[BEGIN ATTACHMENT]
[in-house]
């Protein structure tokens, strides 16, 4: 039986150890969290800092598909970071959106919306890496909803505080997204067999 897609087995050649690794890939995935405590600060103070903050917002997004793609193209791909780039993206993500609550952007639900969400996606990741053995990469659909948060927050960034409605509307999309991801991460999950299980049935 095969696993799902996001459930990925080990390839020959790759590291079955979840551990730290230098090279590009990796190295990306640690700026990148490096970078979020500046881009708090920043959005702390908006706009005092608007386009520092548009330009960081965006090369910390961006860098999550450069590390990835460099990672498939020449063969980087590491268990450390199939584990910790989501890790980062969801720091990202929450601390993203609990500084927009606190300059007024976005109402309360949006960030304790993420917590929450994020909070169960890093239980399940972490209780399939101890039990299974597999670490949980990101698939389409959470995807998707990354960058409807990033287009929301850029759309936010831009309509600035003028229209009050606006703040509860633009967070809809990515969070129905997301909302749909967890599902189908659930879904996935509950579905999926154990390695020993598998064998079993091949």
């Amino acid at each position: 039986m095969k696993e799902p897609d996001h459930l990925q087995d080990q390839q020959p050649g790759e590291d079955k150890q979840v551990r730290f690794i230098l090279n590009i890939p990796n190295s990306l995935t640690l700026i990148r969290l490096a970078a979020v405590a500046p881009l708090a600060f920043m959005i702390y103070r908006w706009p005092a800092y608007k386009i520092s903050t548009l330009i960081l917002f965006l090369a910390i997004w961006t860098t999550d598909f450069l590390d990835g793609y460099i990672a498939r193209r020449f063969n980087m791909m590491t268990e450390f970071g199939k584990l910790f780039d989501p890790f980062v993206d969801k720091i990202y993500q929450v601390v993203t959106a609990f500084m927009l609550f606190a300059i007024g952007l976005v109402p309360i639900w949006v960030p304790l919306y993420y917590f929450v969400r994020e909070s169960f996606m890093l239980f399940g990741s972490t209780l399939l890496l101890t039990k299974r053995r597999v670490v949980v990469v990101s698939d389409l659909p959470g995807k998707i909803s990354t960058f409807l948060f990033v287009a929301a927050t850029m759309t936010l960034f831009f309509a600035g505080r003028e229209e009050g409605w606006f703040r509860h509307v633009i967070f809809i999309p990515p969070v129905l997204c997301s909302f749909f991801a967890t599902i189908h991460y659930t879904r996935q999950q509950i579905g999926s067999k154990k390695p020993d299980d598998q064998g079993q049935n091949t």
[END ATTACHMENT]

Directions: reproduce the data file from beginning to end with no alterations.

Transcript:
[in-house]
């Protein structure tokens, strides 16, 4: 039986150890969290800092598909970071959106919306890496909803505080997204067999 897609087995050649690794890939995935405590600060103070903050917002997004793609193209791909780039993206993500609550952007639900969400996606990741053995990469659909948060927050960034409605509307999309991801991460999950299980049935 095969696993799902996001459930990925080990390839020959790759590291079955979840551990730290230098090279590009990796190295990306640690700026990148490096970078979020500046881009708090920043959005702390908006706009005092608007386009520092548009330009960081965006090369910390961006860098999550450069590390990835460099990672498939020449063969980087590491268990450390199939584990910790989501890790980062969801720091990202929450601390993203609990500084927009606190300059007024976005109402309360949006960030304790993420917590929450994020909070169960890093239980399940972490209780399939101890039990299974597999670490949980990101698939389409959470995807998707990354960058409807990033287009929301850029759309936010831009309509600035003028229209009050606006703040509860633009967070809809990515969070129905997301909302749909967890599902189908659930879904996935509950579905999926154990390695020993598998064998079993091949």
């Amino acid at each position: 039986m095969k696993e799902p897609d996001h459930l990925q087995d080990q390839q020959p050649g790759e590291d079955k150890q979840v551990r730290f690794i230098l090279n590009i890939p990796n190295s990306l995935t640690l700026i990148r969290l490096a970078a979020v405590a500046p881009l708090a600060f920043m959005i702390y103070r908006w706009p005092a800092y608007k386009i520092s903050t548009l330009i960081l917002f965006l090369a910390i997004w961006t860098t999550d598909f450069l590390d990835g793609y460099i990672a498939r193209r020449f063969n980087m791909m590491t268990e450390f970071g199939k584990l910790f780039d989501p890790f980062v993206d969801k720091i990202y993500q929450v601390v993203t959106a609990f500084m927009l609550f606190a300059i007024g952007l976005v109402p309360i639900w949006v960030p304790l919306y993420y917590f929450v969400r994020e909070s169960f996606m890093l239980f399940g990741s972490t209780l399939l890496l101890t039990k299974r053995r597999v670490v949980v990469v990101s698939d389409l659909p959470g995807k998707i909803s990354t960058f409807l948060f990033v287009a929301a927050t850029m759309t936010l960034f831009f309509a600035g505080r003028e229209e009050g409605w606006f703040r509860h509307v633009i967070f809809i999309p990515p969070v129905l997204c997301s909302f749909f991801a967890t599902i189908h991460y659930t879904r996935q999950q509950i579905g999926s067999k154990k390695p020993d299980d598998q064998g079993q049935n091949t």